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Solitary people

Given the dispersal of staff owing to social distancing rules during the Coronavirus, protecting facilities management’s legion of lone workers has never been more important says Peoplesafe CEO Naz Dossa

The diverse set of services required to manage any large premises often means facilities managers will call on several different teams or individuals during all hours of the day – often outsourcing to multiple contactors. Orchestrating the smooth operation of a site is always a complex task, and one that is made even more difficult right now.

As lockdown eases, facilities managers have some high hurdles to jump – and their primary focus will be health and safety. There will be a whole host of new considerations to add to their usual checklist, all of which combine to ensure that they uphold their common and statutory duty to protect the health, welfare and safety of their employees.

For those who manage in-house teams and for those who send their staff to work in various locations, there is one important aspect which cannot be overlooked: lone worker safety. Lone workers are defined by the Health and Safety Executive (HSE) in the UK to be ‘anyone who works by themselves or without close or direct supervision’. This covers those who are completing tasks out of direct sight or earshot of colleagues and supervisors, as well as those who travel alone to a location to do their work. In terms of facilities roles, the definition could cover security guards, night workers, receptionists and cleaning staff. It could also extend to catering operatives or grounds maintenance workers, depending on the circumstances of their work.

Coronavirus has increased the already high numbers of lone workers in the FM setting; depleted workforces, budget constraints and the need for social distancing measures have led to altered shift schedules and more tasks being fulfilled by one person rather than two – sometimes in unfamiliar surroundings. It is therefore vital that every employer understands the steps they should be taking to protect their lone workers appropriately.

The first step to working out how to protect lone workers is understanding the risks they face. The problem isn’t necessarily that the job they are doing is a more dangerous one; it’s that there is no-one to call on if things go wrong. Threats from the public or from slips, trips and falls become more likely to lead to significant harm. And while some lone workers will value the autonomy of their role, working alone can also have negative psychological effects. Lone workers are far more likely to suffer from psychological distress, anxiety and loneliness than their team-working counterparts.

When it comes to making on-the-spot decisions, lone workers are once again faced with an increased risk. No opportunity for a second opinion means a raised possibility of poor decision making – in some cases leading to workers placing themselves in unnecessary danger or in situations that can quickly escalate and become unmanageable for one person alone.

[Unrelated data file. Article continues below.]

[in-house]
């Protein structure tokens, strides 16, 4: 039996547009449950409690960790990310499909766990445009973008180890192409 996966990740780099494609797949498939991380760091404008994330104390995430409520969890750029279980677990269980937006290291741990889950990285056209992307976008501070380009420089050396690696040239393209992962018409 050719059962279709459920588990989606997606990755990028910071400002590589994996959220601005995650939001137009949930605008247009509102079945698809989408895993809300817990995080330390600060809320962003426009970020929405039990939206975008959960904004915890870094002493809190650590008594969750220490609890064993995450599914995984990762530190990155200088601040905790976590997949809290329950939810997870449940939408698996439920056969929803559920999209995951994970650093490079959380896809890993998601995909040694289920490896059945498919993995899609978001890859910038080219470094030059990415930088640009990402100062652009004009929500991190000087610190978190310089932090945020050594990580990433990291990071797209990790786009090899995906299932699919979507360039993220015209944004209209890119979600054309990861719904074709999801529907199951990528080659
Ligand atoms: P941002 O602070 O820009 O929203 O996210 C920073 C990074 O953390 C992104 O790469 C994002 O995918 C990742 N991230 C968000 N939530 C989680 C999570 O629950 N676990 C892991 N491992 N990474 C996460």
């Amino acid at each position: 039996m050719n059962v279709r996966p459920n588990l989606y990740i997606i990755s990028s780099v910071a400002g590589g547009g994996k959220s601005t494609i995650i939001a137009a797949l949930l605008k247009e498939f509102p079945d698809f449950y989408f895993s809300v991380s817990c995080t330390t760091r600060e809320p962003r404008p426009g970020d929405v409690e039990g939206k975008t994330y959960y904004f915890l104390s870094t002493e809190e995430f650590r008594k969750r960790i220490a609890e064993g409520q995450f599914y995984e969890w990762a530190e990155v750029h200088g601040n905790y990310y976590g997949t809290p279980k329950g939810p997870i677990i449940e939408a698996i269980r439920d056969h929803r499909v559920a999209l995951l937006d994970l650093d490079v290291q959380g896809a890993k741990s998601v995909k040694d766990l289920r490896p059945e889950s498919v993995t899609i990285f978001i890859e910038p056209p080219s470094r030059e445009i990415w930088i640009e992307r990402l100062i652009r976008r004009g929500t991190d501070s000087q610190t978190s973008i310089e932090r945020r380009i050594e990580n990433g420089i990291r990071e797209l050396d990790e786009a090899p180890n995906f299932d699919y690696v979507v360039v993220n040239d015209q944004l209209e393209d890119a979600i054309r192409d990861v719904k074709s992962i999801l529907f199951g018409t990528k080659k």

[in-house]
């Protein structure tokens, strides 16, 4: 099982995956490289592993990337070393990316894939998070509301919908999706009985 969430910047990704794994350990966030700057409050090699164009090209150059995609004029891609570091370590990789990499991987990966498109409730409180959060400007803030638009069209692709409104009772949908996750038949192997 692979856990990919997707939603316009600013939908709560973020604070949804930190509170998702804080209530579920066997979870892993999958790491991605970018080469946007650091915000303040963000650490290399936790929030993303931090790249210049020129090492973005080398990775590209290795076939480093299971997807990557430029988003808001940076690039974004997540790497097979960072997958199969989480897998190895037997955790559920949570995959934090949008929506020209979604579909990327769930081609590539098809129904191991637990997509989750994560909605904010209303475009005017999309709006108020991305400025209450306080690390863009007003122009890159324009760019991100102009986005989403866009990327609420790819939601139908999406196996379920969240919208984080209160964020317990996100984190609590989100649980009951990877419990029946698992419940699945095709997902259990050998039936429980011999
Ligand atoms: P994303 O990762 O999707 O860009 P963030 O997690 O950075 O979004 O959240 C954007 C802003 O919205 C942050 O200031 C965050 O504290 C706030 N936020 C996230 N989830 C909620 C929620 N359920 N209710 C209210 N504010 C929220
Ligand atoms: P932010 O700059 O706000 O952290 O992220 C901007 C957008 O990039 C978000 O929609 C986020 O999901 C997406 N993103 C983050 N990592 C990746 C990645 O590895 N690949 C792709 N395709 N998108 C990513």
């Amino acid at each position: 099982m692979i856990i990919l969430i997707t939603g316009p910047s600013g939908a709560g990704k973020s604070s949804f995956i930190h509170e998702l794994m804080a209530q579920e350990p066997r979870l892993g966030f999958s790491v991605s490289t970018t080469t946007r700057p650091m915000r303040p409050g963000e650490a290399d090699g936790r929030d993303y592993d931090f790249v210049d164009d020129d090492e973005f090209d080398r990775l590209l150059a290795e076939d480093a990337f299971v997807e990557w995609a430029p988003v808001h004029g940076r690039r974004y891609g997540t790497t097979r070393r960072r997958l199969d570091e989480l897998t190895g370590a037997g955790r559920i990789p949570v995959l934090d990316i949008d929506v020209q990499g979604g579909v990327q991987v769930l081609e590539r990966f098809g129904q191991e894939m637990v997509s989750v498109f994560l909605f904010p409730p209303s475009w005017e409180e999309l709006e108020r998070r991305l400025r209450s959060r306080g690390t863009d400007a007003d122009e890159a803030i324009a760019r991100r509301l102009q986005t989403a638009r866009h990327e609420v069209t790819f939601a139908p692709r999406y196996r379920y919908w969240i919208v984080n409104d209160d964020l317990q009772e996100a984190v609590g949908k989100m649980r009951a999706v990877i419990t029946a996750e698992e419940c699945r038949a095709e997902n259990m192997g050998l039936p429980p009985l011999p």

The risks to lone workers are best understood and reduced through the use of a detailed risk assessment. Anyone with responsibility for employees will need to assess the dangers inherent in their daily tasks and identify ways to reduce those risks. An employer’s responsibilities are laid out by the Health and Safety at Work Act (1974), with requirements for risk assessments made more explicit through the Management of Health and Safety at Work Regulations 1999. It is here that employers can find detailed guidance on what precisely a risk assessment should entail – and this is broken down into practical steps on the HSE’s own website .

It’s important to note that, alongside this, the HSE has recently updated its guidance on lone workers, in recognition of the fact that there will always be greater risks to those working alone. The guidance requires that lone workers are properly trained, monitored and supervised, and also that employers ‘keep in touch with them and respond to any incident’.

When it comes to fulfilling the regulatory requirement to monitor, supervise, stay in touch with and respond to incidents affecting their lone workers, today’s facilities managers are fortunate to have access to a wide range of communications technology; from smartphones that have become a part of everyday life to dedicated personal safety devices with GPS tracking, two-way audio and fall detection capabilities built in. Lone worker safety expert Peoplesafe provides a broad range of solutions; giving employers the option to select a mixture of different devices for different lone working roles. And to give busy managers extra peace of mind, all devices are connected to its purpose-built 24-hr Alarm Receiving Centre (ARC).

The best next step for FMs reopening their sites will be to revisit and refresh risk assessments; to determine how health and safety changes will affect the physical and mental health of their employees and to consider what additional equipment might be needed to protect and reassure lone workers.

About Sarah OBeirne

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